Yalom, I. D., & Leszcz, M. (2005). The theory and practice of group psychotherapy, fifth edition. New York: Basic Books.


If you liked this paper/series, you might want to check out some of the other papers/series I’ve posted.

Couples’ and Group Therapy: A Universal Therapeutic Skill, Part 3

In the first post of this series, we looked at the idea of fishing and metaskills. In the second post, we explored the idea of fishing in the context of individual therapy. In today’s post, we’ll look at this idea of fishing in the context of couples’ therapy and group therapy.


Couples’ therapy. In couples’ therapy, the therapist may help each person in the relationship hear what the other person is saying. It could be easy for the therapist to get lost in the words of what is being said to her or him during the therapy session. However, if the therapist is sitting with unhurried attention, while listening to what the couple is saying, the therapist will be much more likely to hear the fish. According to Doss, Thum, Sevier, Atkins, and Christensen (2005), “When couple therapies target specific aspects of the relationship, they are typically able to achieve the desired change” (p. 624). When the fish presents itself, the therapist must catch that fish in order to help facilitate and achieve a desired change within the relationship. Working with the fish in couples’ therapy can be trickier because the two people present may be bickering with each other. The therapist must remain centered within himself or herself to notice the fish when it presents itself. Even if the therapist misses the fish, the fish may present itself again in a different way (Mindell, 1995). With all of the possible commotion happening, the therapist could miss the fish that is presented, but because the fish will present itself again, it is not catastrophic if the therapist missed the first fish. So long as the therapist notices one of the fish and then follows it, the therapist will help to achieve the desired change.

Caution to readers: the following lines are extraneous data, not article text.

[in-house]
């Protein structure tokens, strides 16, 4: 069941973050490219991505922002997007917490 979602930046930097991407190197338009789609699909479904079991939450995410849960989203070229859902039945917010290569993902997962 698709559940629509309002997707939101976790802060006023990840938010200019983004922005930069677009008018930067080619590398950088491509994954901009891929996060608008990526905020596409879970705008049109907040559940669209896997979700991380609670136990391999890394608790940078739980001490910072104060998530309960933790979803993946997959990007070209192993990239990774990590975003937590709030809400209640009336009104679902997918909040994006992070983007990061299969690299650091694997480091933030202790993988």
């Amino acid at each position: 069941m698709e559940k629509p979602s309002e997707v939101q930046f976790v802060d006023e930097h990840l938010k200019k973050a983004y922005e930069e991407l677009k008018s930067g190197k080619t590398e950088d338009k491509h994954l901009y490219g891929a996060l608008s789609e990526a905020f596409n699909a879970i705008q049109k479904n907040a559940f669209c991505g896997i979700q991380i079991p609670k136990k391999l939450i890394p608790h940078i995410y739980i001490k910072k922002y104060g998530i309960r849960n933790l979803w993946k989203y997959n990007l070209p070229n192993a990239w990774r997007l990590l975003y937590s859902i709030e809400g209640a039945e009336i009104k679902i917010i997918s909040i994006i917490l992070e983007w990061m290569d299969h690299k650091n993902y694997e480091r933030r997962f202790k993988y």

An example of fishing in couples’ therapy could be the husband of the couple talking about his wife asking him to do chores around the house and during his speech about the chores, the husband has a somatic reaction. The therapist notices this somatic reaction and sees it as a fish, so the therapist follows it. As the therapist follows this fish, the therapist uncovers the root of the problem, which is really that the husband does not feel like his wife is listening to him. In following this fish, the therapist achieved a desired change for the couple because they wanted an improvement in their relationship. There have been examples of how fishing is present in individual therapy and couples’ therapy. In the next section, there will be examples of how fishing is present in group therapy.